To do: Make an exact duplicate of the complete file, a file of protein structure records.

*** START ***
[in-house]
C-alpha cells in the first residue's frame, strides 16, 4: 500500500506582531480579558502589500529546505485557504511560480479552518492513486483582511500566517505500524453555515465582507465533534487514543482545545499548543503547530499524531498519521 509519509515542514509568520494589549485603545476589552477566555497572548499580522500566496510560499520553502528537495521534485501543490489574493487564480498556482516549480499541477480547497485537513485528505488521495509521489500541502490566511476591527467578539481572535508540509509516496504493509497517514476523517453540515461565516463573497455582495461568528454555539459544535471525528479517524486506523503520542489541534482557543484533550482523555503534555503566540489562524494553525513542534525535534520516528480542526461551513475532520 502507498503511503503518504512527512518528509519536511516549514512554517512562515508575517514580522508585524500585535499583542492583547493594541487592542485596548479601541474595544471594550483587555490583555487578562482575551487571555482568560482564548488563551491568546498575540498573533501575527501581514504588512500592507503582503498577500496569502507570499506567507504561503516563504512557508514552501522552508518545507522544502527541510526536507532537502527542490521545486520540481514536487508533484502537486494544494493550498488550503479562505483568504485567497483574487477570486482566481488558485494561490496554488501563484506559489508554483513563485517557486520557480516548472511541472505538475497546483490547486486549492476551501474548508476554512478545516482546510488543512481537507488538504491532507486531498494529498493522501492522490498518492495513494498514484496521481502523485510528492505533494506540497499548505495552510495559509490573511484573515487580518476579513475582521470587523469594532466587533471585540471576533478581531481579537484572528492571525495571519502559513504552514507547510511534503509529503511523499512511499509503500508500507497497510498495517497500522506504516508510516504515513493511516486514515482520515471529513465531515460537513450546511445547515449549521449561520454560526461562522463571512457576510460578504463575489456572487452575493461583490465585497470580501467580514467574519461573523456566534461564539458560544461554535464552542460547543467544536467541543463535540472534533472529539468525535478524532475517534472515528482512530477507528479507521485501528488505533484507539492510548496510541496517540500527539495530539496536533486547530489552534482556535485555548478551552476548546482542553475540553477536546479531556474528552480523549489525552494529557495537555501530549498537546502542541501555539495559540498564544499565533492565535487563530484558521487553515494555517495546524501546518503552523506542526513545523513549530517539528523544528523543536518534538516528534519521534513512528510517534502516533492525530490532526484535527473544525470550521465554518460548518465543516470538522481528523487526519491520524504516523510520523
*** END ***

[in-house]
C-alpha cells in the first residue's frame, strides 16, 4: 500500500506582531480579558502589500529546505485557504511560480479552518492513486483582511500566517505500524453555515465582507465533534487514543482545545499548543503547530499524531498519521 509519509515542514509568520494589549485603545476589552477566555497572548499580522500566496510560499520553502528537495521534485501543490489574493487564480498556482516549480499541477480547497485537513485528505488521495509521489500541502490566511476591527467578539481572535508540509509516496504493509497517514476523517453540515461565516463573497455582495461568528454555539459544535471525528479517524486506523503520542489541534482557543484533550482523555503534555503566540489562524494553525513542534525535534520516528480542526461551513475532520 502507498503511503503518504512527512518528509519536511516549514512554517512562515508575517514580522508585524500585535499583542492583547493594541487592542485596548479601541474595544471594550483587555490583555487578562482575551487571555482568560482564548488563551491568546498575540498573533501575527501581514504588512500592507503582503498577500496569502507570499506567507504561503516563504512557508514552501522552508518545507522544502527541510526536507532537502527542490521545486520540481514536487508533484502537486494544494493550498488550503479562505483568504485567497483574487477570486482566481488558485494561490496554488501563484506559489508554483513563485517557486520557480516548472511541472505538475497546483490547486486549492476551501474548508476554512478545516482546510488543512481537507488538504491532507486531498494529498493522501492522490498518492495513494498514484496521481502523485510528492505533494506540497499548505495552510495559509490573511484573515487580518476579513475582521470587523469594532466587533471585540471576533478581531481579537484572528492571525495571519502559513504552514507547510511534503509529503511523499512511499509503500508500507497497510498495517497500522506504516508510516504515513493511516486514515482520515471529513465531515460537513450546511445547515449549521449561520454560526461562522463571512457576510460578504463575489456572487452575493461583490465585497470580501467580514467574519461573523456566534461564539458560544461554535464552542460547543467544536467541543463535540472534533472529539468525535478524532475517534472515528482512530477507528479507521485501528488505533484507539492510548496510541496517540500527539495530539496536533486547530489552534482556535485555548478551552476548546482542553475540553477536546479531556474528552480523549489525552494529557495537555501530549498537546502542541501555539495559540498564544499565533492565535487563530484558521487553515494555517495546524501546518503552523506542526513545523513549530517539528523544528523543536518534538516528534519521534513512528510517534502516533492525530490532526484535527473544525470550521465554518460548518465543516470538522481528523487526519491520524504516523510520523